Attempting to hike one of America’s most treacherous mountains can be as inspiring as it is hazardous. The prospects of spectacular views amid towering trees and majestic mountaintops, only afforded to those who are willing to test their physical strength and determination, is more than enough to lure visitors from all over the planet. But backcountry hiking isn’t for everyone and preparation is absolutely mandatory before taking on what could be the ultimate challenge. For a preview of what to expect, here is a look at five of the most treacherous, yet breathtaking, hikes in America.
Bright Angel Trail
Grand Canyon National Park
Grand Canyon, Arizona
The national park service describes Bright Angel Trail as the “premier hiking trail” in the Grand Canyon. But it’s also one of the most dangerous trails in America, averaging some 200 heat-related rescues annually. With in-sun temperatures sometimes soaring up to 130 degrees, hikers should start early in the morning and be aware of the potential for falling rocks, lightning and flash floods. Even in winter it’s no less dangerous as the pathway can be icy and slick, particularly on the top two miles of the trail.
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Half Dome Day Hike Via The Mist Trail
Yosemite National Park
With more than double the distance and elevation gain of any other trail in the park, Yosemite’s signature day hike is not for those who are out of shape or unprepared. The 14-mile round trip hike begins along the picturesque Mist Trail, which follows the Merced River to the top of Vernal Falls before reaching the top of Nevada Falls, and then finally through Little Yosemite Valley. But the hike is most famous for its final 400-foot ascent to the top of Half Dome via the park’s cable route. Permits are required for the cables and hikers must not attempt the ascent when the ground is wet or if storm clouds are in the area.
Nāpali Coast State Wilderness Park
Located on the north coast of Kauai, the Kalalau Trail traverses along the coast, providing hikers extraordinary ocean views. Spanning 11 miles, the historic foot trail provides the only land access along the Nāpali Coast. It is widely considered one of world’s most dangerous hikes and not just because of narrow pathways or sheer fluted cliffs (pali). According to Hawaii State Parks, hikers must also be wary of many other hazards, including falling rocks, rockslides, slippery terrain and the potential for flash floods. In response to continued damage to the natural resources created by illegal campers, camping permits are now required to hike beyond Hanakāpīʻai, two miles from the trailhead at the northern end of Highway 56.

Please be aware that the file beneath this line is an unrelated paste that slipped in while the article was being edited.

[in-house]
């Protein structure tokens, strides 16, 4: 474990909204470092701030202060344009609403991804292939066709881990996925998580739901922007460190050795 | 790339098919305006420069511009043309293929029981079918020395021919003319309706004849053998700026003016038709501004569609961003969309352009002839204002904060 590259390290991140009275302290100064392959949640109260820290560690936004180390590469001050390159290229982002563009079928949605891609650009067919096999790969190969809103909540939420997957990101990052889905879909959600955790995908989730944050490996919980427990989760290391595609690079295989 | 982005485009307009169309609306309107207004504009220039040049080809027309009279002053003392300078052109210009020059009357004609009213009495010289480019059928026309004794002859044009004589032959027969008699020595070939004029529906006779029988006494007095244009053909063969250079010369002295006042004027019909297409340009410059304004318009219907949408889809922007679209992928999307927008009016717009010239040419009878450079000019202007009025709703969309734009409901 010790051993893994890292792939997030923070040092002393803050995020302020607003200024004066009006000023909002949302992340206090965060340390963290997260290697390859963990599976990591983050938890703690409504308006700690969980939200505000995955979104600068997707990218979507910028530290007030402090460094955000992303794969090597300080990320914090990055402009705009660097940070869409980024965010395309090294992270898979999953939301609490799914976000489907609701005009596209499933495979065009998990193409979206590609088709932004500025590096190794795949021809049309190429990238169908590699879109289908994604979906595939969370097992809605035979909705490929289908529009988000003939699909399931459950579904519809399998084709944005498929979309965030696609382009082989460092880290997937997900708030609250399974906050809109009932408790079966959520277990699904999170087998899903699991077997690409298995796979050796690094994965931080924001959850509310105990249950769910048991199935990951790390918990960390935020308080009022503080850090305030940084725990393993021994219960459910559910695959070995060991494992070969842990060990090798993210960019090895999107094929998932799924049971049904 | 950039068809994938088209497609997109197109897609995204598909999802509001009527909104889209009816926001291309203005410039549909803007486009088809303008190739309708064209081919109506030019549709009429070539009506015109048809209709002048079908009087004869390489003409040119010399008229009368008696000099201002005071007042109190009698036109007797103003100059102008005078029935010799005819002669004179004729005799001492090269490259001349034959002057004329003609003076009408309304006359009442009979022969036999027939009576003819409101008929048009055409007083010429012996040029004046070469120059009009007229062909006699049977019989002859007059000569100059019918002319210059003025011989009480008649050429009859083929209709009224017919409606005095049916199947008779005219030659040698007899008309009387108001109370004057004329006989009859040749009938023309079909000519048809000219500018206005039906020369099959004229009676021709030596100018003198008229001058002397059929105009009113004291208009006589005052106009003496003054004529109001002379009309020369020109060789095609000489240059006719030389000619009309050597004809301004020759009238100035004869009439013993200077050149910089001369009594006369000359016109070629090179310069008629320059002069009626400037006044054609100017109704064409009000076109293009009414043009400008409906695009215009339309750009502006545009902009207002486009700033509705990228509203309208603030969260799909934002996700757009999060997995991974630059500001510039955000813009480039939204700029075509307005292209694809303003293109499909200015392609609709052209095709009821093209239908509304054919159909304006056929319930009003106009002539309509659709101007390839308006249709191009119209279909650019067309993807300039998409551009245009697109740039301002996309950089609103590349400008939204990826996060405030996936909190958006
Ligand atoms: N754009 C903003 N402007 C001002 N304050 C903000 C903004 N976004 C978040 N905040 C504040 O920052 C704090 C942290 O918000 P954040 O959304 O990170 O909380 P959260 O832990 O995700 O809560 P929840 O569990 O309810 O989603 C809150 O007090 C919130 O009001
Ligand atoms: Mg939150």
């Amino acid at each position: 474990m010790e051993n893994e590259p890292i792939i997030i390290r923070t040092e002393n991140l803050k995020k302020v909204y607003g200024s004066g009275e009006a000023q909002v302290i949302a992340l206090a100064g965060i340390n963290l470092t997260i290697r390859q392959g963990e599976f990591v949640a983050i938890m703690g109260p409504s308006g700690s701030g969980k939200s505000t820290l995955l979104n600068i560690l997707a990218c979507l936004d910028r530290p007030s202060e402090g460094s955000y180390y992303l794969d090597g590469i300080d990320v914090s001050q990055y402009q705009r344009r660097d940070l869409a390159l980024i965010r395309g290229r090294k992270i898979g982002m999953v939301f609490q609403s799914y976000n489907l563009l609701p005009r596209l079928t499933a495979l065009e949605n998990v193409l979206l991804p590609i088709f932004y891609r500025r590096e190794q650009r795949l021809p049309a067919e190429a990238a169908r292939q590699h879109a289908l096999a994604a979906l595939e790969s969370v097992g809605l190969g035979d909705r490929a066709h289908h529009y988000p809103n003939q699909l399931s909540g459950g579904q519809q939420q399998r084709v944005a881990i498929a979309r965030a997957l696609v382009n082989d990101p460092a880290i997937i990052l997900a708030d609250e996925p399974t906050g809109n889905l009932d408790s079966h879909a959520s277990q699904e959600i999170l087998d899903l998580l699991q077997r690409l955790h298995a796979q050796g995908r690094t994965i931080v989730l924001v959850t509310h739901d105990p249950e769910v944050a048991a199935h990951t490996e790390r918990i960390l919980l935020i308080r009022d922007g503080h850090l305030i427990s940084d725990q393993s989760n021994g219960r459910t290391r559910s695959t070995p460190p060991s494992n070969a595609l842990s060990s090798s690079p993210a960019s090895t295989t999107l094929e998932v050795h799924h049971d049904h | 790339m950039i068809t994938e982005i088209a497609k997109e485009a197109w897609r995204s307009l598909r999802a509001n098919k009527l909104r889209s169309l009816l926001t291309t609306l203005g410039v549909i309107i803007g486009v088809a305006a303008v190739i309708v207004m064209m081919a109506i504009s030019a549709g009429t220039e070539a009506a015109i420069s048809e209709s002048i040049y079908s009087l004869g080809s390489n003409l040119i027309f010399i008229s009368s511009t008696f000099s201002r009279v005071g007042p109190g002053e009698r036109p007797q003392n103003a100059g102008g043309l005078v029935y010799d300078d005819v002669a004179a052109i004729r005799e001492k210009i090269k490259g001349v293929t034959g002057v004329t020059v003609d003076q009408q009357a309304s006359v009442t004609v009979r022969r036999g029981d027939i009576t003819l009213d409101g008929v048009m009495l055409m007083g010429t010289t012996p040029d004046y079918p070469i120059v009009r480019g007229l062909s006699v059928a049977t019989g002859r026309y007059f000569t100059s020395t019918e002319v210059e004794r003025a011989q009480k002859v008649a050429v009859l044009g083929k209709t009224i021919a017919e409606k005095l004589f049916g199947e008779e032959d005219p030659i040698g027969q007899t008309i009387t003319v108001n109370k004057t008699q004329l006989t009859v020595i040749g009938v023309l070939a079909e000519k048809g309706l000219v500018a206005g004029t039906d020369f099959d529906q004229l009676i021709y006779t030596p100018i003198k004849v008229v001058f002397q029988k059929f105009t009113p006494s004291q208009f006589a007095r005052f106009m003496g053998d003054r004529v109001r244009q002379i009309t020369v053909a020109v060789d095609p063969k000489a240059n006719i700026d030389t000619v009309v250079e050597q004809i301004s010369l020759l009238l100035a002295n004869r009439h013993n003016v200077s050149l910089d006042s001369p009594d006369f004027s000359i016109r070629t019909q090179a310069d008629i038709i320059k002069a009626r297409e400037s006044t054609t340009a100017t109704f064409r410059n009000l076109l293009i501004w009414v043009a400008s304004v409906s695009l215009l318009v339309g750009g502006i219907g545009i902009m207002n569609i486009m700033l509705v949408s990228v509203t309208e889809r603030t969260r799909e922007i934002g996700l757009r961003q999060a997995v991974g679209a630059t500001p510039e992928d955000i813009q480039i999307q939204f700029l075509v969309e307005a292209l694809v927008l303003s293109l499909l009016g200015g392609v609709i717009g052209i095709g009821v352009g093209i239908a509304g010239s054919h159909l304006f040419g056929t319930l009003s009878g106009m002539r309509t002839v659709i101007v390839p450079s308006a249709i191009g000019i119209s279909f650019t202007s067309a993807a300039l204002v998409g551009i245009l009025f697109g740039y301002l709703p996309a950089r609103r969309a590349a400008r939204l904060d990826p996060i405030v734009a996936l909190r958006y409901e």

White Mountain National Forest
Sargent’s Purchase, New Hampshire
With one of the strongest wind speeds ever recorded on Earth, Mount Washington is known as the “home of the world’s worst weather.” New England’s highest peak (elevation 6,288 feet) lives up to its notorious moniker with an average temperature of 27 degrees and unpredictable weather. Of the more than 135 fatalities recorded on the “most dangerous small mountain in the world,” the majority suffered from hypothermia. Therefore, hikers must take precautions to ensure their own safety through advanced planning and preparation, along with proper nutrition and hydration. The most popular trail to the summit is via the 4.1-mile Tuckerman Ravine Trail, beginning at Pinkham Notch.
Mount Rainier National Park
Named after naturalist, conservationist and author John Muir, Muir Snowfield is an extremely dangerous 2.2-mile unmarked route with an ascent of 2,900 feet to Camp Muir (elevation 10,100 feet). Beginning at Paradise near the Henry M. Jackson Visitor Center on the southern slope of Mount Rainier, the challenging trek is unquestionably not intended for inexperienced hikers and climbers. Although a round-trip excursion is just nine miles, the total elevation gain is 4,680 feet and whiteout conditions are known to occur at any time throughout the year Additionally, visitors must also be wary of the glaciers where several dangerous crevasses may be hidden by snow, in addition to the fact that Mount Rainier is an active volcano. The payoff, of course, is the challenge of reaching the historic guide shelter with its panoramic views of the summit and the valley below.